Meat-eating seen as more macho
Male meat-eaters are seen as more masculine than their vegetarian counterparts, even by steak-dodging females, research from British Columbia has found.
Vegetarian men are seen as wimps and less macho than those who like tucking into cooked animal flesh, according to the study, although non-meat eaters were seen as being more virtuous.
The research is published in journal Appetite in a study entitled Meat, Morals and Masculinity. Dr Steven J Heine, of the University of British Columbia, told Appetite: “Meat has been closely associated with power and privilege – a staple for gentry and a rare treat for the peasants.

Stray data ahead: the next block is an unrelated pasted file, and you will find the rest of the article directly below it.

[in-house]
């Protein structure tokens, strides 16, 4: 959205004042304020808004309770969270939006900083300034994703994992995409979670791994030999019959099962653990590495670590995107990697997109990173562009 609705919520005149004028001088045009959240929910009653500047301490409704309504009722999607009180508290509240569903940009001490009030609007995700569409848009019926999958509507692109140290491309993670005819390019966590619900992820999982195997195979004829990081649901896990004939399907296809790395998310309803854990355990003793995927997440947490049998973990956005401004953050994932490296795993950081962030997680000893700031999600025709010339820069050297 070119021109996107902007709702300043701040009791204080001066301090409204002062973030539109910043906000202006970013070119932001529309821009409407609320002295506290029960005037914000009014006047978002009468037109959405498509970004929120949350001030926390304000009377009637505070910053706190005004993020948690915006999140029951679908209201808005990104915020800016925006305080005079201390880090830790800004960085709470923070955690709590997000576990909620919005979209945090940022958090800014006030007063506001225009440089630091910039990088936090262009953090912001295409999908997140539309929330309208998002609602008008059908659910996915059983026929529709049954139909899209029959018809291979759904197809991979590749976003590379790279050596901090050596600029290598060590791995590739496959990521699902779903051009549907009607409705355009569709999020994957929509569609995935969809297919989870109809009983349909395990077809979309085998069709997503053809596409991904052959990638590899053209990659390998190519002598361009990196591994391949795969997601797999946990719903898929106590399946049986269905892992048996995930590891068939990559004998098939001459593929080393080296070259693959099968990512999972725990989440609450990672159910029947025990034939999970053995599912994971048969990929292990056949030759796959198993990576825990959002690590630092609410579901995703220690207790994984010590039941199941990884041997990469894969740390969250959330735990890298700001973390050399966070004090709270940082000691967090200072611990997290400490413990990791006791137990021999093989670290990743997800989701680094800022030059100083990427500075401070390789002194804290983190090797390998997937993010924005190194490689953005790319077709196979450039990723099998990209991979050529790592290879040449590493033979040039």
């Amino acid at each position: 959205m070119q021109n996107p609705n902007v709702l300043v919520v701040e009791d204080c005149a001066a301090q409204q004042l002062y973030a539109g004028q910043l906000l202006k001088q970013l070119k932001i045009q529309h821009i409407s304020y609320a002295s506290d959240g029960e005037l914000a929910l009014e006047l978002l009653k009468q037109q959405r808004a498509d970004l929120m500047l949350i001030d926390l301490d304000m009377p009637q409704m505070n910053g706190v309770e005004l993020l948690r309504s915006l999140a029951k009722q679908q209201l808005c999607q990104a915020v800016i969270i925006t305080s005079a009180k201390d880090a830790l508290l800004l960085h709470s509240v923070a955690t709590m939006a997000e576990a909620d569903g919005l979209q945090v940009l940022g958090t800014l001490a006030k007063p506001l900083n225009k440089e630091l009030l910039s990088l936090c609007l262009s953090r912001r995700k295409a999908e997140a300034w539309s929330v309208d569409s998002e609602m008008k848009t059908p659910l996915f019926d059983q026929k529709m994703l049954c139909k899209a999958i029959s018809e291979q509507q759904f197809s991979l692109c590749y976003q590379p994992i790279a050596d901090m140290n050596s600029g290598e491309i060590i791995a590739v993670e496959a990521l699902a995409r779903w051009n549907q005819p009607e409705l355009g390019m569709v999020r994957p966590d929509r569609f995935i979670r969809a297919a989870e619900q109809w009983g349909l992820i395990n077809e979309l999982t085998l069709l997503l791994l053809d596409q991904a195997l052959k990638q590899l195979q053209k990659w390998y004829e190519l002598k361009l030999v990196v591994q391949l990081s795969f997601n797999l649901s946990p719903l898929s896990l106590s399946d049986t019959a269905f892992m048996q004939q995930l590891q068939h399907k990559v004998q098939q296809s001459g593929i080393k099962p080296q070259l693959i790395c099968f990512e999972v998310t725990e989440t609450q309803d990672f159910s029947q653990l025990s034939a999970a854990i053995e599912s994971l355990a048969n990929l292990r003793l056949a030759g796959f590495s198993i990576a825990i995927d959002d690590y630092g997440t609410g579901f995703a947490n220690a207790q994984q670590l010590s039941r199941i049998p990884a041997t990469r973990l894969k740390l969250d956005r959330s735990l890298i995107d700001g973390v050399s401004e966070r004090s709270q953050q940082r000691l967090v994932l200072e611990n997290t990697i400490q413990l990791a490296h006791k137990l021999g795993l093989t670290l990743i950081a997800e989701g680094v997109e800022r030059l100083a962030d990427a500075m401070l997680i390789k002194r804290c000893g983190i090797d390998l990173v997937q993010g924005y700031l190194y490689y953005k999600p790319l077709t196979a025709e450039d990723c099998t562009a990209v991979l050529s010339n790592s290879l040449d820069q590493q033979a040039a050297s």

“Through abstaining from meat, a widely established symbol of power, status and masculinity, it seems that the vegetarian man is perceived as more principled, but less manly, than his omnivorous counterpart.”
The authors said that little research has been done contrasting perceptions of omnivores and vegetarians, particularly with respect to morality and gender characteristics. In two between-subject studies, scientists investigated people’s perceptions of others who follow omnivorous and vegetarian diets, controlling for the perceived healthiness of the diets in question.